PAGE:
Defence News: This is one deal we were watching with eager eyes and it has moved, saving us our breath! India and Russia are to finalize the detailed design agreement on the Gen-5 fighter known to us as FGFA and in Russia as T-50. (seen in the image below, it differs from the Indian version) Government sources said almost all the ground work has been completed to finalize the deal for design of the jet as well as some other critical issues. “The contract for the detailed design would be signed soon and that will be a major milestone. It should be signed in the second half of the year,” a top official involved in the negotiations with Russia on the project said.
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The best part is India getting it’s hands on the technology involved, which makes it a builder and partner in the process at the same time. Earlier contracts like the SU 30MKI production (licensed) fell short of key technologies like crystal blades etc. which politicians at that time hushed away saying the cost was too high, not realizing that it was a key component of any modern engine design. “We are co-developers. There is nothing called technology transfer in this project. India has equal rights. We will have the wherewithal to continue production. We are equal partner in the project,” the official said. There! he nailed it, all your concerns about tech transfer. So here we have a 5th generation fighter, ready to begin prototyping (for Indian version, Russian is already flying)
The real benefits of co-development
Access to technology for this aircraft gives the airforce ample room to make changes and upgrades for any new or newly realized requirement. It also paves the way for an excellent off the block starting point for new aircraft development, spin off for other sectors as well as the AMCA for HAL. The scientific pool and industrial base that will benefit out if the deal is un-measurable. For example, technologies developed for LCA Tejas have been used for upgrades to almost every aircraft in the IAF. Small components and large ones alike, fabricated composite parts and electronics, all have benefited thanks to LCA’s development process. Similarly spinoffs from ISRO adorn a lot of research and production projects. This is how a country develops its full aerospace spectrum. Time will prove how small things add up to space faring starships, but that’s another story.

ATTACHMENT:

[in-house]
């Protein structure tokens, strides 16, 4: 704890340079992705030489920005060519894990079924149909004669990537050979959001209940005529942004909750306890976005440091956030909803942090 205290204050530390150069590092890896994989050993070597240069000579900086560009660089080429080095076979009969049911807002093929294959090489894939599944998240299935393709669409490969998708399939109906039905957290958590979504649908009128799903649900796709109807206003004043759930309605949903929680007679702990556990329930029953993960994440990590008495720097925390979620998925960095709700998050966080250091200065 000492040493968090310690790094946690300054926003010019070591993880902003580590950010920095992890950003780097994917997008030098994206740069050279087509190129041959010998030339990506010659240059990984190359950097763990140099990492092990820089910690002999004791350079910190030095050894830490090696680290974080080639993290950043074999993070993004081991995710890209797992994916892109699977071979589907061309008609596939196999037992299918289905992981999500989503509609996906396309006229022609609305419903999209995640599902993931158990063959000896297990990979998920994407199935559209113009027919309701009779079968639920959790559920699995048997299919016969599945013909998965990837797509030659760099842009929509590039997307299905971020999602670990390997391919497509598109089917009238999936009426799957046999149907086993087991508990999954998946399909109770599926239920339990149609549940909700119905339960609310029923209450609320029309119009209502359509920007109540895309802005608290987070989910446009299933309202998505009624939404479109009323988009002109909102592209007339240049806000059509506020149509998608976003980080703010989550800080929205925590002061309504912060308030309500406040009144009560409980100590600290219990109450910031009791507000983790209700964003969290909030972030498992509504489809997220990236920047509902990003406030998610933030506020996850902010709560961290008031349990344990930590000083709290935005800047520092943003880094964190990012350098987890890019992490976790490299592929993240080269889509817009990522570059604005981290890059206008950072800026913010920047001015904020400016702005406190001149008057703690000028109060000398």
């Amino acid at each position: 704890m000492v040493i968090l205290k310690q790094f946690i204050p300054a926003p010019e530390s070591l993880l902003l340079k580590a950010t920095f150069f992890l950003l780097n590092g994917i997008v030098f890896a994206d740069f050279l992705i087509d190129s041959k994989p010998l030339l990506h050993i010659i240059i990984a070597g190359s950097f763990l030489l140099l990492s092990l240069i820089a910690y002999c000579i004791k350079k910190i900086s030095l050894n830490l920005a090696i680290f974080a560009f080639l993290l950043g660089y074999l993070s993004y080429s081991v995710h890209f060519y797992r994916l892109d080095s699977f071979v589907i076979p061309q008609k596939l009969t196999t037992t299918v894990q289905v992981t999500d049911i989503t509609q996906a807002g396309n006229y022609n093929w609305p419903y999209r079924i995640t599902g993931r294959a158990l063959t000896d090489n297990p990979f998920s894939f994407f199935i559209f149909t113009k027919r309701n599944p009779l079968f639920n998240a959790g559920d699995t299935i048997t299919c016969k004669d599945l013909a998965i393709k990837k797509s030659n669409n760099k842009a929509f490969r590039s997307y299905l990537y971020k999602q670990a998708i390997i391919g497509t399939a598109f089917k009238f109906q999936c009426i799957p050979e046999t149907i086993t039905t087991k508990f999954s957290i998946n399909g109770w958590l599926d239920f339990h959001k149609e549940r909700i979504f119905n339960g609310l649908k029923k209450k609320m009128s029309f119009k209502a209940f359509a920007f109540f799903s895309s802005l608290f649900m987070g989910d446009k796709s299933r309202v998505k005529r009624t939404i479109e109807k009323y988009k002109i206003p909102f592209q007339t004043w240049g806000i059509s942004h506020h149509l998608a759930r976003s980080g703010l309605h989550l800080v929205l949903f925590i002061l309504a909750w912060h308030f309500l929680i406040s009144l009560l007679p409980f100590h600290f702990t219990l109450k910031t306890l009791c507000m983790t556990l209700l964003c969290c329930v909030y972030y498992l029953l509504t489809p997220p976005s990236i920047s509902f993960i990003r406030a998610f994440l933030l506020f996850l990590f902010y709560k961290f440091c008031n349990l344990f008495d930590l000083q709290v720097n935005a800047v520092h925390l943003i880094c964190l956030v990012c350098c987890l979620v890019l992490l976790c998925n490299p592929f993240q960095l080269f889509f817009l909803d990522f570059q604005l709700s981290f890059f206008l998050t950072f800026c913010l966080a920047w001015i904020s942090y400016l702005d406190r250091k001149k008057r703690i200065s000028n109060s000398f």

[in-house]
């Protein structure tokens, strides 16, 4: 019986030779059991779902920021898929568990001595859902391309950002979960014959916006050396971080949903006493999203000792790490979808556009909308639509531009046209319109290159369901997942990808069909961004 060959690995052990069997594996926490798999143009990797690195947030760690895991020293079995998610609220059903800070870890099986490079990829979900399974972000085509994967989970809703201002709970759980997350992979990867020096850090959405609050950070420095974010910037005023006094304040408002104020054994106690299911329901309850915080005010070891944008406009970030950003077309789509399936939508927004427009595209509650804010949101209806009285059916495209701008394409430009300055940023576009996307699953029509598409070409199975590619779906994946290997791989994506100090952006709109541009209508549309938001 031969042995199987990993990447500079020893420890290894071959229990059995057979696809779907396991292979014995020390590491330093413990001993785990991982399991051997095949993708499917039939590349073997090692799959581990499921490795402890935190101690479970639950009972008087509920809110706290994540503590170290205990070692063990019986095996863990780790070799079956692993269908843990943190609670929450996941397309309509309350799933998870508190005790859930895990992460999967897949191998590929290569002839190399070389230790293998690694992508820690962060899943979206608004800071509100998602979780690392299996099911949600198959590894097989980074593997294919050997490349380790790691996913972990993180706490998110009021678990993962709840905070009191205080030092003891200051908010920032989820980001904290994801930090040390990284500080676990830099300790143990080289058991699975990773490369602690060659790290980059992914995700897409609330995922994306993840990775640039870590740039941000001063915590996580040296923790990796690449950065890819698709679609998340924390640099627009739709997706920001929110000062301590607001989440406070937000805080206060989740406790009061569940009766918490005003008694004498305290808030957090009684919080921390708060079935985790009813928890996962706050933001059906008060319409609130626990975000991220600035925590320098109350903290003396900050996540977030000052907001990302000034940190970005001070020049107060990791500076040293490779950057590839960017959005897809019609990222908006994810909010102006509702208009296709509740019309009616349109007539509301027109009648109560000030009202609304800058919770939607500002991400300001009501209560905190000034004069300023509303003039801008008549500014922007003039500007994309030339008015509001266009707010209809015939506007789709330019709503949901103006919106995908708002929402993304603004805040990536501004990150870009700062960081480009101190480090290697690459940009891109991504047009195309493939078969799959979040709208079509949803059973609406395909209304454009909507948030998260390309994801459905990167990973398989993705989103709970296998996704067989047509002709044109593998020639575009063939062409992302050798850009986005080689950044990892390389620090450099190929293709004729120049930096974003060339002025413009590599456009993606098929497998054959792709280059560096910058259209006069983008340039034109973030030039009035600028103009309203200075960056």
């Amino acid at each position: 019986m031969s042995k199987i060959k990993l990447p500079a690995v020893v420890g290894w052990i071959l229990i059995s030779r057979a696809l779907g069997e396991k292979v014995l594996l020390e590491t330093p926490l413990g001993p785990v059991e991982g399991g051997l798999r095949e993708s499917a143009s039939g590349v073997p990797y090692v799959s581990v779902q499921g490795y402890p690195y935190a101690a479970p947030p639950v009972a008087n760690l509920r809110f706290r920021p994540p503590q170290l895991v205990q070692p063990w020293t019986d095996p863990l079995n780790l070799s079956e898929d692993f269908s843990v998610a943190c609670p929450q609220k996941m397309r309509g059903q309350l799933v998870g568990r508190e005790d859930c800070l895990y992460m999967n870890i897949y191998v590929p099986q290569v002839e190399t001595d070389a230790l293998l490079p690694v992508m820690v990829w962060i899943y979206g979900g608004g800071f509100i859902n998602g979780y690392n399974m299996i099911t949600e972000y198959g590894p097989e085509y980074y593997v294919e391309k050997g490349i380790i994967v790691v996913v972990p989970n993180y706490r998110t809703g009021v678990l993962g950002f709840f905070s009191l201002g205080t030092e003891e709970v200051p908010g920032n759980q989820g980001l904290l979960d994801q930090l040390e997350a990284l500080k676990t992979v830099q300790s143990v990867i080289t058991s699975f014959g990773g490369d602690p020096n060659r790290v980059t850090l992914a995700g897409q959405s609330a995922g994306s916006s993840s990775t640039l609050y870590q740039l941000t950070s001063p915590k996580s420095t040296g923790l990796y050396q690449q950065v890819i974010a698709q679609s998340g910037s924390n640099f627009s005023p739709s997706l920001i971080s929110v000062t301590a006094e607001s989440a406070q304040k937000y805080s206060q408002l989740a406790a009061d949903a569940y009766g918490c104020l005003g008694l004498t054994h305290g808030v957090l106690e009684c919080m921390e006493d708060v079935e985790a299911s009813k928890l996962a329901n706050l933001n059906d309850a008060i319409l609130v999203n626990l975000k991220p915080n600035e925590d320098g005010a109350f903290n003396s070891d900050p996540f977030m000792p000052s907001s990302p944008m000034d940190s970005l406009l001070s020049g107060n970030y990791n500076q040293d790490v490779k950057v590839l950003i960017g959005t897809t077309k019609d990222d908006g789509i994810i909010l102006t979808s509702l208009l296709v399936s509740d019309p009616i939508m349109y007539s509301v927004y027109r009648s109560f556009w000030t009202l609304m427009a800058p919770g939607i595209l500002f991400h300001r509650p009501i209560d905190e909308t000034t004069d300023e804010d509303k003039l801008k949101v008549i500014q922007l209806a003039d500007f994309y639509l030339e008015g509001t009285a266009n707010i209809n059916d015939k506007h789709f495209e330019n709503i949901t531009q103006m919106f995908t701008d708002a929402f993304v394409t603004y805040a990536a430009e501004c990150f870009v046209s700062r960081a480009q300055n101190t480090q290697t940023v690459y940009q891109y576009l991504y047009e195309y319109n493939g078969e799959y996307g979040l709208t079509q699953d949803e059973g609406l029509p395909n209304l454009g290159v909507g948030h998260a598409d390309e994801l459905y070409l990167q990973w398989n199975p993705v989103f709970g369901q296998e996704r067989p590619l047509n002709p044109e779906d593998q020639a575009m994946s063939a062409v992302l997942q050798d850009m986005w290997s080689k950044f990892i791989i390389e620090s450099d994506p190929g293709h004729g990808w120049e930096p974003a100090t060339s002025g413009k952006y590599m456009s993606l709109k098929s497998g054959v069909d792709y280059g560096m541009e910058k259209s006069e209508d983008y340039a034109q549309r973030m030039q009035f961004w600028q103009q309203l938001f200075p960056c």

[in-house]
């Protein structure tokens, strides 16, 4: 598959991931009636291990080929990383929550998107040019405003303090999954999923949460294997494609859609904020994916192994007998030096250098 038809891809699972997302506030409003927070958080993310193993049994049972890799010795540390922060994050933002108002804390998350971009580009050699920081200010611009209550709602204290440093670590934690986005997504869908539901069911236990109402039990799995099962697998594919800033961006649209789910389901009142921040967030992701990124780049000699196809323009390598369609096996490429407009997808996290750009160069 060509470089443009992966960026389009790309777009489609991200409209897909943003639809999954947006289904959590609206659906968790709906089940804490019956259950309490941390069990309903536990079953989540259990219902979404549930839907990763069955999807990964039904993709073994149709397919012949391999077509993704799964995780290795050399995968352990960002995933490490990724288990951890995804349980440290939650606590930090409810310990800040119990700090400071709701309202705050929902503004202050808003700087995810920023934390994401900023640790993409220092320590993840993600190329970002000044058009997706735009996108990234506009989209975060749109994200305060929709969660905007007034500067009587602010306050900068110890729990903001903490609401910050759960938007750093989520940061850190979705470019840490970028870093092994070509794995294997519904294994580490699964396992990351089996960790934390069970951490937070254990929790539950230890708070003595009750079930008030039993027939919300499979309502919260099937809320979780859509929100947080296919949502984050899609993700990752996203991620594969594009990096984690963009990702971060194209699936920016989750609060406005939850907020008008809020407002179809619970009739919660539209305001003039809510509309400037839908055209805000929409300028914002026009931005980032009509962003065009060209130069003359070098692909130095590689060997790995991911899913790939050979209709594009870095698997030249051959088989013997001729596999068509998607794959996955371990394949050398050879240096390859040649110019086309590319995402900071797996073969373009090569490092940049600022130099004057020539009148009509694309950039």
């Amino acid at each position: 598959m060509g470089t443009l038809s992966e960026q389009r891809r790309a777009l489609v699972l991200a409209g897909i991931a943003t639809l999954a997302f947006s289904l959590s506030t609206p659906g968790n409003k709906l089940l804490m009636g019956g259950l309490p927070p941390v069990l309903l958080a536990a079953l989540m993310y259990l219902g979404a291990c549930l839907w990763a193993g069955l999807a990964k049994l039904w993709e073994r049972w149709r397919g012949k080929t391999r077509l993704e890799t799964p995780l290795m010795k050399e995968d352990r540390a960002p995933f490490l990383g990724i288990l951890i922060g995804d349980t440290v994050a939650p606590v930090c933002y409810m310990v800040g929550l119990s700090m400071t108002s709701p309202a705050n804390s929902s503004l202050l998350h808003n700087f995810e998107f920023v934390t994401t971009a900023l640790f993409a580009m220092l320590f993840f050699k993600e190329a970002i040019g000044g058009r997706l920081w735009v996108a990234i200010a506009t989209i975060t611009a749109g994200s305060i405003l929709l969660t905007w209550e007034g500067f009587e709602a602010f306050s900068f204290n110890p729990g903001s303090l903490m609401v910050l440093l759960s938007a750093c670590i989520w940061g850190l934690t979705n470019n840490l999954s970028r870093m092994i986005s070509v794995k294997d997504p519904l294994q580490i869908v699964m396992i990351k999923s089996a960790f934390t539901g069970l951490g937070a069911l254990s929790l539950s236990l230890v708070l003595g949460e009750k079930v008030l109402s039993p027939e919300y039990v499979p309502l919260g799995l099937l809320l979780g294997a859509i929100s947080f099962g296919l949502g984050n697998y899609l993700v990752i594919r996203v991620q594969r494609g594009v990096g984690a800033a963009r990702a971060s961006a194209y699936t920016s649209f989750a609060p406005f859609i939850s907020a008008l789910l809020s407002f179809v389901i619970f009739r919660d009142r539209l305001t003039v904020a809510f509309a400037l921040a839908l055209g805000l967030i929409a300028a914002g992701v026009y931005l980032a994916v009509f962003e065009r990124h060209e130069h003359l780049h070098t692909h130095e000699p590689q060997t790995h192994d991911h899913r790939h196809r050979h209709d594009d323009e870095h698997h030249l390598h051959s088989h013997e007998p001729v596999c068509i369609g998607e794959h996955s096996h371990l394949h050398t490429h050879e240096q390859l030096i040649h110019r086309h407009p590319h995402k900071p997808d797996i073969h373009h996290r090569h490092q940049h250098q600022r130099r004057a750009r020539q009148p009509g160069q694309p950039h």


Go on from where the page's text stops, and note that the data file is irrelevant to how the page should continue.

Need a new jamming module or want the aileron design tweaked? No problem just hand me over the spanner will you? These are probably the best Engineering moments. Follow Defence news updates on facebook
How slow bureaucracy made a supersonic jet crawl
In 2007, India and Russia had inked an inter-governmental pact for the FGFA project. In December 2010, India had agreed to pay USD 295 million towards the preliminary design of the fighter, which is called in India as the ‘Perspective Multi-role Fighter’ (PMF). but negotiations faced delays and roadblocks in the subsequent years. The Modi government is certainly showing eagerness to work it’s way up the equipment requirement ladder. let’s hope they nail it once for all.
The Indian Airforce may field 200 fighters initially, but considering how well it performs, the numbers may swell to 500 or more considering that the force mix will have lesser types and just 3 or 4 types may be in service. Once Sukhoi 30MKI, Rafael (don’t worry, it’s still new) and older legacy jets pass their usable age, this fifth generation fighter will be fully evolved into a close to 6th generation jet and that will surely push the numbers. It is not so difficult to see once you consider it’s a new aircraft with lot of development potential. Look what they have done to the F16 and you will realize how successful fighters can have a long life ahead.